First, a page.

The Midtown technology campus launched earlier this year by Milstein Properties and Grand Central Tech is looking to get in on the biotech and life sciences craze.
Company, the venture the two formed earlier this year to manage Milstein’s 1.1 million-square-foot office building at 335 Madison Avenue, now plans to convert the top 15 floors of a nearby building on East 43rd Street into a $51.8 million life-sciences nerve center, an application for public assistance shows.
“As a building, 6 East 43rd Street is an ideal location for a life sciences hub,” read a note included in Company’s application with the New York City Industrial Development Agency. “Our location enables us to easily serve not only New York City residents from all five boroughs, but also the major research institutions, hospitals and donors whose involvement is critical to life sciences endeavors.”
Company plans to renovate the top 15 floors of 6 East 43rd Street into 90,000 square feet of office space and 72,000 square feet dedicated for wet labs. The latter will cost $200 per square foot to build out, or double the cost to build out the traditional office space, according to Grand Central Tech’s calculations.
But at rents of $65 per square foot for the traditional office floors and $85 per square foot for the wet lab space, Company projects a rent shortfall of $3.2 million per year. So the venture is requesting tax abatements and exemptions estimated to cost the city $36.56 million over 11 years. (During that time, the project is expected to generate $66.73 million in benefit for the city.)
“Given the costs outlined above . . . this project will require a 24-year tax abatement to reach break even,” documents in Company’s application state. “The project simply will not happen without the financial assistance required.”
Milstein family scion Michael Milstein teamed up with Grand Central Tech co-founders Matt Harrigan and Charles Bonello in 2014 to launch the business accelerator, headquartered at the former headquarters of Facebook at Milstein’s 335 Madison Avenue.
The New York City Economic Development Corporation in 2016 provided Grand Central Tech with a $2.5 million grant – with Milstein Properties kicking in an additional $5 million – to build a 40,000-square-foot tech hub in the building, which the Milsteins had once considered tearing down and redeveloping.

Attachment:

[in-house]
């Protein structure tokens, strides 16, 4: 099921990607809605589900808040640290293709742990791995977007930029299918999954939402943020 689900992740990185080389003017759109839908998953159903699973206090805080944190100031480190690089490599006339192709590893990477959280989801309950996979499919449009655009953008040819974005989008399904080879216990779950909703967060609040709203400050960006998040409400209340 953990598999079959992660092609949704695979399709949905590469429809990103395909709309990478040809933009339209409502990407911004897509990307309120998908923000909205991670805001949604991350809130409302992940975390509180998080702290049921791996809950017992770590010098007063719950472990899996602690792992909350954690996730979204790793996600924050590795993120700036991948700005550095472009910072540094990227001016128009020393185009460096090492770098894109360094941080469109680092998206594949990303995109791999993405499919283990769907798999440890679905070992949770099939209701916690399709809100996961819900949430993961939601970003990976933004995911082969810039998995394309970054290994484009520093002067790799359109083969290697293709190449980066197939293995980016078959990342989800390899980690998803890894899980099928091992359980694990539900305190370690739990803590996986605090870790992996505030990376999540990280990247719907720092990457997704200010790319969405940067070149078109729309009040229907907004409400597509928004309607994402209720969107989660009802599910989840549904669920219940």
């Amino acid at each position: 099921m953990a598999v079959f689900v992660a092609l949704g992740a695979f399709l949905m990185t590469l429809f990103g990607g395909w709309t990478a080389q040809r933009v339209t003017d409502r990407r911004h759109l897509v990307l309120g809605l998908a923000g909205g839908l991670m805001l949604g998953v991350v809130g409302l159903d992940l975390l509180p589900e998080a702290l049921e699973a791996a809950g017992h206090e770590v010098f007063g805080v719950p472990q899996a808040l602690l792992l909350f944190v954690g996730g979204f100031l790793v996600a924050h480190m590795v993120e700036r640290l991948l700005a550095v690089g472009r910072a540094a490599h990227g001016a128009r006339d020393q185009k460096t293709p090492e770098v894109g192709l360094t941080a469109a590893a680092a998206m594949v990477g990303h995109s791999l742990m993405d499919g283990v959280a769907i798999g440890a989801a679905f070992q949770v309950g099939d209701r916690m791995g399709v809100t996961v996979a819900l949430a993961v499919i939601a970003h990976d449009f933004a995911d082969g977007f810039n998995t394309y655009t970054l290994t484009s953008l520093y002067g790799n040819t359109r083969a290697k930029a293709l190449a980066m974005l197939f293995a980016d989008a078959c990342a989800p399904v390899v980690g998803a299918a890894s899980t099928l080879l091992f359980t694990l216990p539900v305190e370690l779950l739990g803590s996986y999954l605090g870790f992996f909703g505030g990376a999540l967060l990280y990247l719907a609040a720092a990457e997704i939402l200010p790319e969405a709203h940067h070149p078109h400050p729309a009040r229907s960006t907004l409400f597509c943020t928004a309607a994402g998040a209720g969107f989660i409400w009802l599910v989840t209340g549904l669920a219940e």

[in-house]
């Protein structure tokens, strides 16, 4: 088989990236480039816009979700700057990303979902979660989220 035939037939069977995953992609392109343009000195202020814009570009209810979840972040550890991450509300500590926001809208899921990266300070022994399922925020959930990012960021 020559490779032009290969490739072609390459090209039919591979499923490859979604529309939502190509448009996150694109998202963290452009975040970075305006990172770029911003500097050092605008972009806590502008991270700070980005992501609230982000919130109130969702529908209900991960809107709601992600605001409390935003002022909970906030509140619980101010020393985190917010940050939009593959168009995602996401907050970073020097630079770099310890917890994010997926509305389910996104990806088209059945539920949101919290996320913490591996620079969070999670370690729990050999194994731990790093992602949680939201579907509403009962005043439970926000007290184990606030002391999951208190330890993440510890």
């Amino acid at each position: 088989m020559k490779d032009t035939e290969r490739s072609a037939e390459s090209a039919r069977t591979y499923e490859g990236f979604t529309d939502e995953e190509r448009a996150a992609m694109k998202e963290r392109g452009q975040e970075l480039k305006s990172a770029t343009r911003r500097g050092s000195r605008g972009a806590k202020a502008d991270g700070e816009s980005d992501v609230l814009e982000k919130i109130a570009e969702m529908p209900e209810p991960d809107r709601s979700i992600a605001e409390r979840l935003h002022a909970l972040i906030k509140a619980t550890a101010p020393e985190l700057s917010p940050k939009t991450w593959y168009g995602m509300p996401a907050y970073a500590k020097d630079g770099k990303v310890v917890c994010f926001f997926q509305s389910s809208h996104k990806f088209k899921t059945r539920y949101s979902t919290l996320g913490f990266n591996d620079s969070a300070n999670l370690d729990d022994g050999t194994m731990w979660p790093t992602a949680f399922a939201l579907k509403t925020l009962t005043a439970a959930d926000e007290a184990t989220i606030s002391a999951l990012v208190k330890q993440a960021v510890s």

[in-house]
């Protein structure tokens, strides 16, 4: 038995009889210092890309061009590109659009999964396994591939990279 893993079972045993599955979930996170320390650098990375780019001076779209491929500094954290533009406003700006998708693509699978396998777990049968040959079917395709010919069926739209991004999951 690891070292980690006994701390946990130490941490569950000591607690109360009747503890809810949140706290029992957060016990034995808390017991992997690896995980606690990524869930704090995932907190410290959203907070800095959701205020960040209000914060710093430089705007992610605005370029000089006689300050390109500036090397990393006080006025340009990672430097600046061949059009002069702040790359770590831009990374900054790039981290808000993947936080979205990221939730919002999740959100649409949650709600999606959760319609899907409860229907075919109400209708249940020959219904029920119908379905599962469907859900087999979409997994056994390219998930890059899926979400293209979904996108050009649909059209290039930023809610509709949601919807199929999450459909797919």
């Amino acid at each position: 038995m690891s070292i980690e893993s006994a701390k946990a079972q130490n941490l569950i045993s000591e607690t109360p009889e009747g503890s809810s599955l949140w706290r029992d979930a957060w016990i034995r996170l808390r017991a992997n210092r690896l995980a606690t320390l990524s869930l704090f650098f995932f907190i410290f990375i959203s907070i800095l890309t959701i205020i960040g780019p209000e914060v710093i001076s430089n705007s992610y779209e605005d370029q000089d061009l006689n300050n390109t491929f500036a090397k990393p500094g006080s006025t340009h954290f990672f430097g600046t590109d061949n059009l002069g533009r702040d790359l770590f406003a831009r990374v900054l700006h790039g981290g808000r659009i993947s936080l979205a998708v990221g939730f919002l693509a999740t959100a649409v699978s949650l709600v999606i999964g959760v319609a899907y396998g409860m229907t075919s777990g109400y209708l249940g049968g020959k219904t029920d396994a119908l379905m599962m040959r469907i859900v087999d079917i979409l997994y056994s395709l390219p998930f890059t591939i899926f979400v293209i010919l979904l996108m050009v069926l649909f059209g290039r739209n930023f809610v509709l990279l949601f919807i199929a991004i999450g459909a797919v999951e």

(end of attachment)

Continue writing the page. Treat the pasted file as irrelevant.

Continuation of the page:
Instead, they unveiled plans earlier this year to invest $150 million to renovate the property, setting aside 250,000 square feet for startups and 700,000 square feet to larger tenants. There will be about another 150,000 square feet of retail and amenities.
Harrigan confirmed Company was in talks with the city for the East 43rd Street project and said he hopes the joint venture “will be a leader in building a bright future for life sciences here in New York.”
The biotech and life sciences industries are indeed being touted as the next new high-growth sector of the city’s economy.
In late 2016, Gov. Andrew Cuomo announced his administration would invest $650 million to help grow the industries throughout the state. And Mayor Bill de Blasio unveiled a similar $500 million initiative that includes building a life sciences campus, similar to the Cornell-Tech campus on Roosevelt Island.
Real estate investors, meanwhile, have latched onto the idea, though the industry faces challenges in New York City — namely, the expensive costs of building out space and finding the proper zoning.
Taconic Investment Partners and Silverstein Properties are spending $20 million to convert a former industrial building at 619 West 54th Street into a life sciences center, and Related Companies and Vornado Realty Trust are courting similar tenants at their redevelopment of the Farley Post Office building near Penn Station.
Alexandria Real Estate Equities, the California-based real estate investment trust specializing in biotech lab and office space, announced last week that had reached an agreement with the city to develop a third tower at its East Side life-sciences campus.
The company also recently paid $75 million to buy a former warehouse in Long Island City — which a local business group is touting as a prime location for the biotech industry — and earlier this year teamed up with David Werner to buy Pfizer’s Midtown East headquarters for $365 million.